Truth be told, Christian community is more like a family. The arena is one of love, but true family love must also involve correction of thoughts and behaviors. The motive behind fatherly discipline of children, however imperfect, is always love. Every parent, however, will make selfish mistakes in discipline: disciplining a child because he has become an annoyance, or has made a public spectacle, rather than patient guiding of the heart. This can happen in the church, too.
When someone steps out on a limb, and attempts to offer some sort of course correction to us, we can have several responses. A common one is resentment: "Who does he think he is?" I know this because I have been there. People have dared to come to me, and offered helpful critique. I fumed. I fussed. I self-justified. I took it to God. They were right, and I was humbled, and set about correcting course. Not easy. Not fun.
The most common one in today's church is leaving. Find an easier place, where we can hide. Frankly, this is part of the appeal of the mega-churches. This is not just my inkling; I have heard many people voice this as just their reason for leaving a smaller church, where they had to shoulder some of the burden of leadership, or service, or "everyone being into my business." Biblical community is uncomfortable, and I want to hide from it.
Incidentally, this impulse is behind the failure of many marriages, and the pervasive lonesomeness many feel in our world. We don't want to be hurt; we figure solitariness is safety, and there we can always get our own way, so we cut ourselves off from anyplace where we might have to bend or yield our will to another, or be hurt. In our Wal-Mart culture, it is easy to do. We can go places and be surrounded by more people than ever before, and yet be lonely, because we do not connect.
This shows itself in the virtual world, too. Real relationships are too costly, too messy, and inconvenient, so we enter into a world of artificial reality, where we can project ourselves to be whoever we want, and "befriend" those who ask nothing of us, and who can be "un-friended" at will, and who, incidentally, are not their real selves, either.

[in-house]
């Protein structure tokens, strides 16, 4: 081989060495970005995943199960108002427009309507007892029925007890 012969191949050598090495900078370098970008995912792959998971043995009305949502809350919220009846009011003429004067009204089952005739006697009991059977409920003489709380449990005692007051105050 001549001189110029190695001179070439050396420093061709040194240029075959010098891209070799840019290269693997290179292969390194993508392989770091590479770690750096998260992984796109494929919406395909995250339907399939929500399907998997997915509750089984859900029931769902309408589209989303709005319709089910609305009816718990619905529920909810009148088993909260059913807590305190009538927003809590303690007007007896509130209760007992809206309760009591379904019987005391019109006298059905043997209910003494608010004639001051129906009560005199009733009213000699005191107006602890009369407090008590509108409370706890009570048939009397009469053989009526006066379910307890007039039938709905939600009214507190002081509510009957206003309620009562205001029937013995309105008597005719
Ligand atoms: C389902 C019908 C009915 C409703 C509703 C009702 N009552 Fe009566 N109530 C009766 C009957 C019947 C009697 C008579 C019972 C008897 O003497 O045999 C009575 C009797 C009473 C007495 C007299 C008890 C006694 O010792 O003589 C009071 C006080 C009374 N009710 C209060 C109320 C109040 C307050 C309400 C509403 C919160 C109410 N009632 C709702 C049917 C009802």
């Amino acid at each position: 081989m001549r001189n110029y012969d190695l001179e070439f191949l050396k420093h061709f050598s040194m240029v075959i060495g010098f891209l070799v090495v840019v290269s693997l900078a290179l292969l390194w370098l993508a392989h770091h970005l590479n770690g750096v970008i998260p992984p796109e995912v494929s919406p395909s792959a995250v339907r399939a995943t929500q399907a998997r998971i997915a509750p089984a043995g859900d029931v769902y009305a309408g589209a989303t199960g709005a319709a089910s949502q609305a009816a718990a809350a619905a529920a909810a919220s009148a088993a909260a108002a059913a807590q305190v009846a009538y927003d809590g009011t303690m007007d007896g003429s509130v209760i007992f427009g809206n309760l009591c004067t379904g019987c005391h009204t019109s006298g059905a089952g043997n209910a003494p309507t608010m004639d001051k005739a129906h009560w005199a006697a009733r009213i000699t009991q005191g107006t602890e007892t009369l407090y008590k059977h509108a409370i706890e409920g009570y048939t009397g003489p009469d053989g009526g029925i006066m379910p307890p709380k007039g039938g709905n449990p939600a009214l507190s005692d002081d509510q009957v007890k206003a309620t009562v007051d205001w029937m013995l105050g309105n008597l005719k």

I think many Bible-believing churches are succeeding today by speaking only the pleasant truths. When the unpleasant truths are brought to bear upon us personally, then we can assuage our consciences by going to other "Bible-believing" churches where the unpleasant truths are simply ignored, as if by doing so, we can escape God's all-searching gaze. This is a fool's errand. While we can escape scrutiny on our lives for awhile, and perhaps find some rest of conscience, or (worse) a passive acceptance of our self-destructive sinfulness, God always sees.
Life in community is no easy thing. God did not intend for it to be easy. The alternative is Hell --being left alone, with ones' self, to become one's worst self-indulgent, self-destructive self, with a worm that never dies, a fire that never goes out, and a thirst that is never quenched.
But, life in community here will often cause us to cry out for the perfection of the life of community in the world to come. Its very imperfection shows us it is a pale copy of the true. The father's house has not mansions, but rooms. Heaven is a place of dwelling together, shorn of all that makes dwelling together here difficult and painful. Yet, life together here can give us a warm foretaste of glory. Lewis said if we would have pleasure, we must have pain too. That's the deal. Those who cut themselves off from the pain, miss the pleasure. If I never connect to another living soul, I will never face the bereavement of death. If I am a faceless face in a crowd among the people of God, who will ever help me see my own sins and shortcomings, let alone show up with a casserole when I am sick?
God save us from our selfish selves....